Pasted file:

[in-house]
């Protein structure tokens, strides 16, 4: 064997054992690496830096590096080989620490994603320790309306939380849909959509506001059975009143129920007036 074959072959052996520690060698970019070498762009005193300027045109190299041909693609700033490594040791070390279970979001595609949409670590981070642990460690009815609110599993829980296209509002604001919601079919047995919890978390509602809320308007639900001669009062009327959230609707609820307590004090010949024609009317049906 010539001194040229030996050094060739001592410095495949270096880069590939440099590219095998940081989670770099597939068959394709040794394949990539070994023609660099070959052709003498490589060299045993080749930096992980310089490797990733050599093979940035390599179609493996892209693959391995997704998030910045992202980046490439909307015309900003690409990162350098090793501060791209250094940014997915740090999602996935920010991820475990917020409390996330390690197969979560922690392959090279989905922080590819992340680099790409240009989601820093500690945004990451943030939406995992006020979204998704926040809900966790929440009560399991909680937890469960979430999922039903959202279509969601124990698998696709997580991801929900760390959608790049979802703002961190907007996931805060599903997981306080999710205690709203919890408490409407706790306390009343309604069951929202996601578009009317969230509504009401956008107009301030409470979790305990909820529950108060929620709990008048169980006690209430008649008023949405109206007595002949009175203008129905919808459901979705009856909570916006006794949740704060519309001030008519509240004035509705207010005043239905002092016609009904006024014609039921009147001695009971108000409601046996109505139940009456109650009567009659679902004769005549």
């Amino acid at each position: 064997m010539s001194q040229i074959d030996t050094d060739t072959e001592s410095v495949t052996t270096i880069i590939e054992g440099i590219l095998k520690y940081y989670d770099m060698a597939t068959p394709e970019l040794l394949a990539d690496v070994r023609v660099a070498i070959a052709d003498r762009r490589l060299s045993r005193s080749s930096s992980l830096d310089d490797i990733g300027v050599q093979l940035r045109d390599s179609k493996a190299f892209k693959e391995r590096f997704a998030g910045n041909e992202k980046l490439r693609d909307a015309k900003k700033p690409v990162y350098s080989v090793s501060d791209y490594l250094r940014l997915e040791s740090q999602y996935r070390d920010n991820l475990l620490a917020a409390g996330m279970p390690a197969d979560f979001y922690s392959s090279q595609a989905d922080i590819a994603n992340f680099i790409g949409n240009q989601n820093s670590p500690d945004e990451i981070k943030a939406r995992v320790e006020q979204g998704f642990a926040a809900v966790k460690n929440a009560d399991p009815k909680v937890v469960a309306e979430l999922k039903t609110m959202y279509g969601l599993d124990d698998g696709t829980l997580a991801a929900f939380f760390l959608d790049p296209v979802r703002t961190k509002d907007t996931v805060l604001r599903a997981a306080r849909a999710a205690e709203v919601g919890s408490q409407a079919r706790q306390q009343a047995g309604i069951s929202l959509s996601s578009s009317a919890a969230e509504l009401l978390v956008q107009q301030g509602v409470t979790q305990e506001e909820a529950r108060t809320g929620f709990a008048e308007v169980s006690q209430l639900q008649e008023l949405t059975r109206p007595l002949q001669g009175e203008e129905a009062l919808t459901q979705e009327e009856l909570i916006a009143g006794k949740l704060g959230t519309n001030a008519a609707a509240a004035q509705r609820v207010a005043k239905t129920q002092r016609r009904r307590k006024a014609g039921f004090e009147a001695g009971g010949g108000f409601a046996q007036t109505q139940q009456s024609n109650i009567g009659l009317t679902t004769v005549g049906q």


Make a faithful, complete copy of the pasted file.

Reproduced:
[in-house]
């Protein structure tokens, strides 16, 4: 064997054992690496830096590096080989620490994603320790309306939380849909959509506001059975009143129920007036 074959072959052996520690060698970019070498762009005193300027045109190299041909693609700033490594040791070390279970979001595609949409670590981070642990460690009815609110599993829980296209509002604001919601079919047995919890978390509602809320308007639900001669009062009327959230609707609820307590004090010949024609009317049906 010539001194040229030996050094060739001592410095495949270096880069590939440099590219095998940081989670770099597939068959394709040794394949990539070994023609660099070959052709003498490589060299045993080749930096992980310089490797990733050599093979940035390599179609493996892209693959391995997704998030910045992202980046490439909307015309900003690409990162350098090793501060791209250094940014997915740090999602996935920010991820475990917020409390996330390690197969979560922690392959090279989905922080590819992340680099790409240009989601820093500690945004990451943030939406995992006020979204998704926040809900966790929440009560399991909680937890469960979430999922039903959202279509969601124990698998696709997580991801929900760390959608790049979802703002961190907007996931805060599903997981306080999710205690709203919890408490409407706790306390009343309604069951929202996601578009009317969230509504009401956008107009301030409470979790305990909820529950108060929620709990008048169980006690209430008649008023949405109206007595002949009175203008129905919808459901979705009856909570916006006794949740704060519309001030008519509240004035509705207010005043239905002092016609009904006024014609039921009147001695009971108000409601046996109505139940009456109650009567009659679902004769005549």
């Amino acid at each position: 064997m010539s001194q040229i074959d030996t050094d060739t072959e001592s410095v495949t052996t270096i880069i590939e054992g440099i590219l095998k520690y940081y989670d770099m060698a597939t068959p394709e970019l040794l394949a990539d690496v070994r023609v660099a070498i070959a052709d003498r762009r490589l060299s045993r005193s080749s930096s992980l830096d310089d490797i990733g300027v050599q093979l940035r045109d390599s179609k493996a190299f892209k693959e391995r590096f997704a998030g910045n041909e992202k980046l490439r693609d909307a015309k900003k700033p690409v990162y350098s080989v090793s501060d791209y490594l250094r940014l997915e040791s740090q999602y996935r070390d920010n991820l475990l620490a917020a409390g996330m279970p390690a197969d979560f979001y922690s392959s090279q595609a989905d922080i590819a994603n992340f680099i790409g949409n240009q989601n820093s670590p500690d945004e990451i981070k943030a939406r995992v320790e006020q979204g998704f642990a926040a809900v966790k460690n929440a009560d399991p009815k909680v937890v469960a309306e979430l999922k039903t609110m959202y279509g969601l599993d124990d698998g696709t829980l997580a991801a929900f939380f760390l959608d790049p296209v979802r703002t961190k509002d907007t996931v805060l604001r599903a997981a306080r849909a999710a205690e709203v919601g919890s408490q409407a079919r706790q306390q009343a047995g309604i069951s929202l959509s996601s578009s009317a919890a969230e509504l009401l978390v956008q107009q301030g509602v409470t979790q305990e506001e909820a529950r108060t809320g929620f709990a008048e308007v169980s006690q209430l639900q008649e008023l949405t059975r109206p007595l002949q001669g009175e203008e129905a009062l919808t459901q979705e009327e009856l909570i916006a009143g006794k949740l704060g959230t519309n001030a008519a609707a509240a004035q509705r609820v207010a005043k239905t129920q002092r016609r009904r307590k006024a014609g039921f004090e009147a001695g009971g010949g108000f409601a046996q007036t109505q139940q009456s024609n109650i009567g009659l009317t679902t004769v005549g049906q």